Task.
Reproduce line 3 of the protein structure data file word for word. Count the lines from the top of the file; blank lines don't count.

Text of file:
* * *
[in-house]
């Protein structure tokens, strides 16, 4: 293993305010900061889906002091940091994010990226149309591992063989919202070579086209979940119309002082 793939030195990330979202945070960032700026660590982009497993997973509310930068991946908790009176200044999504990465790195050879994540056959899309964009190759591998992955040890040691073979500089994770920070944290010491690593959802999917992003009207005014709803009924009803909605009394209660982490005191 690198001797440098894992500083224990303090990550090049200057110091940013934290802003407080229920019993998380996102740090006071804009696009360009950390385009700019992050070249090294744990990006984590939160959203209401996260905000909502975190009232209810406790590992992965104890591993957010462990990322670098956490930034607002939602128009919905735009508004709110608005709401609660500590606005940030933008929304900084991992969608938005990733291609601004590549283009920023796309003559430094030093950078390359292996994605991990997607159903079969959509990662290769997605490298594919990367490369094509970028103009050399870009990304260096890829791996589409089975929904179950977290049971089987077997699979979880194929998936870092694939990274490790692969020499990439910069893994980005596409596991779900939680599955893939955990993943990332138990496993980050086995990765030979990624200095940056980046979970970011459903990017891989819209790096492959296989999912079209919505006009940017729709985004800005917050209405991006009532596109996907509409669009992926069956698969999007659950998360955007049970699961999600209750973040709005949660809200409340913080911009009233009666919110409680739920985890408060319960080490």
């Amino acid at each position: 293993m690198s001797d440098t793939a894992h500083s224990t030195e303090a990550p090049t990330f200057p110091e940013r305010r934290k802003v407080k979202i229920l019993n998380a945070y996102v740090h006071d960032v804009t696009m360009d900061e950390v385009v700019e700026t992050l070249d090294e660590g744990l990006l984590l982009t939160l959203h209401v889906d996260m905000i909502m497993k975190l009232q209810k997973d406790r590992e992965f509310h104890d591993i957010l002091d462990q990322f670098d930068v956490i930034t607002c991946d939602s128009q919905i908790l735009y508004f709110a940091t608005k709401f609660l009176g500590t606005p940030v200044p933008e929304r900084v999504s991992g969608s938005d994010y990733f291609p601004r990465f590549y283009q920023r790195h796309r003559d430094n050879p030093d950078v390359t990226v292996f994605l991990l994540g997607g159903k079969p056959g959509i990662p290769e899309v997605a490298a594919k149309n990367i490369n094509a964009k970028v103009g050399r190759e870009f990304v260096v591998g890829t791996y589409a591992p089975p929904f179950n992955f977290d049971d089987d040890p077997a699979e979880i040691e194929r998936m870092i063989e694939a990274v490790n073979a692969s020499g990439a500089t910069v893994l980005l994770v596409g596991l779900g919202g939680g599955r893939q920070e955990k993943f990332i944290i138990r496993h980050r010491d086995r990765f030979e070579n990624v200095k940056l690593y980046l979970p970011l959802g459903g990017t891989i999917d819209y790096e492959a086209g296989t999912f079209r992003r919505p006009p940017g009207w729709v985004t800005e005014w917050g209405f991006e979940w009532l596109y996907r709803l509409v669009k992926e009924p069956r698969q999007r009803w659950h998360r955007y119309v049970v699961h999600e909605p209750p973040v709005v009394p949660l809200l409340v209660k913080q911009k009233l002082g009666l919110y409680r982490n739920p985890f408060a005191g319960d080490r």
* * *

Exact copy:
């Amino acid at each position: 293993m690198s001797d440098t793939a894992h500083s224990t030195e303090a990550p090049t990330f200057p110091e940013r305010r934290k802003v407080k979202i229920l019993n998380a945070y996102v740090h006071d960032v804009t696009m360009d900061e950390v385009v700019e700026t992050l070249d090294e660590g744990l990006l984590l982009t939160l959203h209401v889906d996260m905000i909502m497993k975190l009232q209810k997973d406790r590992e992965f509310h104890d591993i957010l002091d462990q990322f670098d930068v956490i930034t607002c991946d939602s128009q919905i908790l735009y508004f709110a940091t608005k709401f609660l009176g500590t606005p940030v200044p933008e929304r900084v999504s991992g969608s938005d994010y990733f291609p601004r990465f590549y283009q920023r790195h796309r003559d430094n050879p030093d950078v390359t990226v292996f994605l991990l994540g997607g159903k079969p056959g959509i990662p290769e899309v997605a490298a594919k149309n990367i490369n094509a964009k970028v103009g050399r190759e870009f990304v260096v591998g890829t791996y589409a591992p089975p929904f179950n992955f977290d049971d089987d040890p077997a699979e979880i040691e194929r998936m870092i063989e694939a990274v490790n073979a692969s020499g990439a500089t910069v893994l980005l994770v596409g596991l779900g919202g939680g599955r893939q920070e955990k993943f990332i944290i138990r496993h980050r010491d086995r990765f030979e070579n990624v200095k940056l690593y980046l979970p970011l959802g459903g990017t891989i999917d819209y790096e492959a086209g296989t999912f079209r992003r919505p006009p940017g009207w729709v985004t800005e005014w917050g209405f991006e979940w009532l596109y996907r709803l509409v669009k992926e009924p069956r698969q999007r009803w659950h998360r955007y119309v049970v699961h999600e909605p209750p973040v709005v009394p949660l809200l409340v209660k913080q911009k009233l002082g009666l919110y409680r982490n739920p985890f408060a005191g319960d080490r």